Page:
Alas, Wolverine discovers a Charles Xavier that is mostly drunk, as the poor guy is unable to deal with Mystique’s decampment to Magneto’s faction and the subsequent breakdown of his mutant school due to the Vietnam War. He takes some drugs provided by Dr Hank McCoy to let him walk again, but the serum also inhibits his telepathic abilities. Also, they eventually decide to rope in the Magneto of 1973 too, which may not be the wisest thing they could do. Can they succeed in preventing the future from happening?

I know, the plot seems like a kitchen sink filled with elements from films like Terminator, Back to the Future, and such. To be fair, the comics are also full of alternate timeline plots and such, so it’s not like these folks are being spectacularly unoriginal just for this special occasion. Just like in X-Men: First Class, the plot here is nothing to get excited over.

In fact, the reason I couldn’t give this movie a higher score is because I find the story pretty daft at various instances. I am especially annoyed by 1973 Charles’s insistence that nobody should hurt or kill anybody, even if doing so would actually make things better for everyone. For example, killing off Magneto would free the world from one less crazy extremist who constantly demonstrates that there is nothing he won’t do to get his way. If Charles is really serious about improving the human-mutant relationship, he would make sure Magneto is at least behind bars. However, that’s not the case here, because, you know, nobody should get hurt and, also, we need a sequel and Michael Fassbender is the most exciting thing to happen to this franchise so killing his character off is the dumbest thing these folks can do. But in the context of the movie, Charles is always pulling an epic dumb stunt in his desire to be a Pollyanna. The resolution of the whole “What should we do with a problem like Mystique?” is also unbelievably simplistic to the point of insulting my intelligence.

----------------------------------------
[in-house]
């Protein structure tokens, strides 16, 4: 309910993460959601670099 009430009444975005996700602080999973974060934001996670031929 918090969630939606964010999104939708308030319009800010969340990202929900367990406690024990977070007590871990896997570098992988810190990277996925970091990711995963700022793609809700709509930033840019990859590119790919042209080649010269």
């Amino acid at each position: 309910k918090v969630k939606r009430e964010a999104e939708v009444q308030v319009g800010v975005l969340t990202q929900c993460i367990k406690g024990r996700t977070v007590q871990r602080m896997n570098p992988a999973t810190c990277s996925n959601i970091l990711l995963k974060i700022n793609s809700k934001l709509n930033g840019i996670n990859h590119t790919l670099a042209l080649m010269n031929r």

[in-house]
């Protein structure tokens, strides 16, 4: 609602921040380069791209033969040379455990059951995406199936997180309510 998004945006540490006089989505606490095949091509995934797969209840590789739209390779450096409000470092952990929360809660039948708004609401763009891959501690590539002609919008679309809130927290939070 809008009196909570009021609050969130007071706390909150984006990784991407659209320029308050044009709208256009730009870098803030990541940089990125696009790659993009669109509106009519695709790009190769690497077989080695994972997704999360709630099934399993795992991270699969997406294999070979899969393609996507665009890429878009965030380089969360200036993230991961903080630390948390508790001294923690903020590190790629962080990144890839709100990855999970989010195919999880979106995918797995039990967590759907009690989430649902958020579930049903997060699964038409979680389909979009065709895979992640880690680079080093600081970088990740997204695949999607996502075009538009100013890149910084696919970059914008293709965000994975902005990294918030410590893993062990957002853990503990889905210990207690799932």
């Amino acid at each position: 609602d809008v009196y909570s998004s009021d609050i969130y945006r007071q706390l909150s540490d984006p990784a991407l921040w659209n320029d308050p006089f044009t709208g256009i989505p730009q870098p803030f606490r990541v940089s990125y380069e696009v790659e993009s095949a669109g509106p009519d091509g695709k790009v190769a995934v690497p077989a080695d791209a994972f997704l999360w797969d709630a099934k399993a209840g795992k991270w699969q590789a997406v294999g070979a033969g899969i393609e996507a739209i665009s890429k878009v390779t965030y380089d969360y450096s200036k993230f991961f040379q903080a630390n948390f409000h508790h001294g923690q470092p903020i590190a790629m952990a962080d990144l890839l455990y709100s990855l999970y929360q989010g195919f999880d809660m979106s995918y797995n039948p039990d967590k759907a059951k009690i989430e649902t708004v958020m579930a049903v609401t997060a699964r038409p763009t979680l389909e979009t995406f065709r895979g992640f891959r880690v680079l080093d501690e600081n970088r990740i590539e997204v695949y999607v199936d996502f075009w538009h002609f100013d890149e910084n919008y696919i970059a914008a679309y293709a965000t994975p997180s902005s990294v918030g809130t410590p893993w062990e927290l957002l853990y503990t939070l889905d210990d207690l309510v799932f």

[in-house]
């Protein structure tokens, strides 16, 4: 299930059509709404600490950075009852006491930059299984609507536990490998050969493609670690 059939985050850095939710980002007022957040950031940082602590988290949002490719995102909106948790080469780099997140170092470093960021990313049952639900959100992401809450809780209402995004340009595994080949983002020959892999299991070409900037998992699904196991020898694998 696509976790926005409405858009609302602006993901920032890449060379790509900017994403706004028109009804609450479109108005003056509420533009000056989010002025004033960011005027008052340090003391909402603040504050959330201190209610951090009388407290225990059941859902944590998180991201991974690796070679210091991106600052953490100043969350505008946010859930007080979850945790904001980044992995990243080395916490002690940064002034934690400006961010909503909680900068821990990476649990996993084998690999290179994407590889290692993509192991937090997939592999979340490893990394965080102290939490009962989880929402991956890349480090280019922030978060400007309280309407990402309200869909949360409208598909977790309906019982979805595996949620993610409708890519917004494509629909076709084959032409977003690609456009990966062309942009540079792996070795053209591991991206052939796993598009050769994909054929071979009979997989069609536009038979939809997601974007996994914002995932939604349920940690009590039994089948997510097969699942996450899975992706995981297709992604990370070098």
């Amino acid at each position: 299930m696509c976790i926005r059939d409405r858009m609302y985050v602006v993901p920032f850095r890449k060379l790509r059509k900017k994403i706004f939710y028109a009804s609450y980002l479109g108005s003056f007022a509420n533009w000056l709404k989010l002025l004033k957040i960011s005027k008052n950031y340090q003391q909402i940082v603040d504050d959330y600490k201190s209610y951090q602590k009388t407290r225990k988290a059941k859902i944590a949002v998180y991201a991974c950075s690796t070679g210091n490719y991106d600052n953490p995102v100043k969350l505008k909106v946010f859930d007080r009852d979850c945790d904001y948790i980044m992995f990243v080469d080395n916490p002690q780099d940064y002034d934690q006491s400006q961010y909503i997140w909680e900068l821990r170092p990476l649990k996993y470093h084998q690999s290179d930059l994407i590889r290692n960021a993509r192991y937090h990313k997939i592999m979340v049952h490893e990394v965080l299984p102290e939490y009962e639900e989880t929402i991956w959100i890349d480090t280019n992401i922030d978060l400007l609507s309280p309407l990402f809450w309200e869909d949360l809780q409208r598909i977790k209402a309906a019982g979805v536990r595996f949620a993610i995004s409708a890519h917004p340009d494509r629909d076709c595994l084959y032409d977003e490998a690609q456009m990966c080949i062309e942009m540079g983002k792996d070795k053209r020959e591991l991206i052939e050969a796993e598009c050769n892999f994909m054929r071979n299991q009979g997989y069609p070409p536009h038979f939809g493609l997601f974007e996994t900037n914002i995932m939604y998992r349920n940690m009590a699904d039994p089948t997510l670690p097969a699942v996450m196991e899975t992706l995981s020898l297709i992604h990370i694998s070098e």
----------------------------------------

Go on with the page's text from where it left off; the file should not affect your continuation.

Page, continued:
Erik is pretty nasty and ruthless – and thus, sexy as hell – in this movie, which says a lot about Charles and the good guys in 1973 when he also ends up being the smartest and most pragmatic character in this movie.

Still, the movie works very well because, just like in the previous movie, this one lets the trinity of Charles, Erik, and Mystique continue to dominate the story, and the three lead actors have as always great chemistry with one another. Nicholas Hoult and the usually obnoxious Evan Peters provide great support and comic relief in their respective roles. Hugh Jackman plays Wolverine as he always does, and while Mr Jackman is very easy on his eyes in some clothes that are more porn star than X-Man – it is 1973, after all – Wolverine is Wolverine and the last few movies with him have not exactly been fun. Fortunately, this movie wisely lets Wolverine be more of a supporting character than limelight hog, so Wolverine’s shtick doesn’t feel as played out as it normally would. The movie focuses on the right thing – the complicated relationship of Erik, Mystique, and Charles – and this allows some degree of emotional poignancy to leak into the story. In many ways, this is Mystique’s story, and by the last act, she breaks out of the shadow of the two men that tended to make decisions for her, so I guess I can say that she has finally come into her own.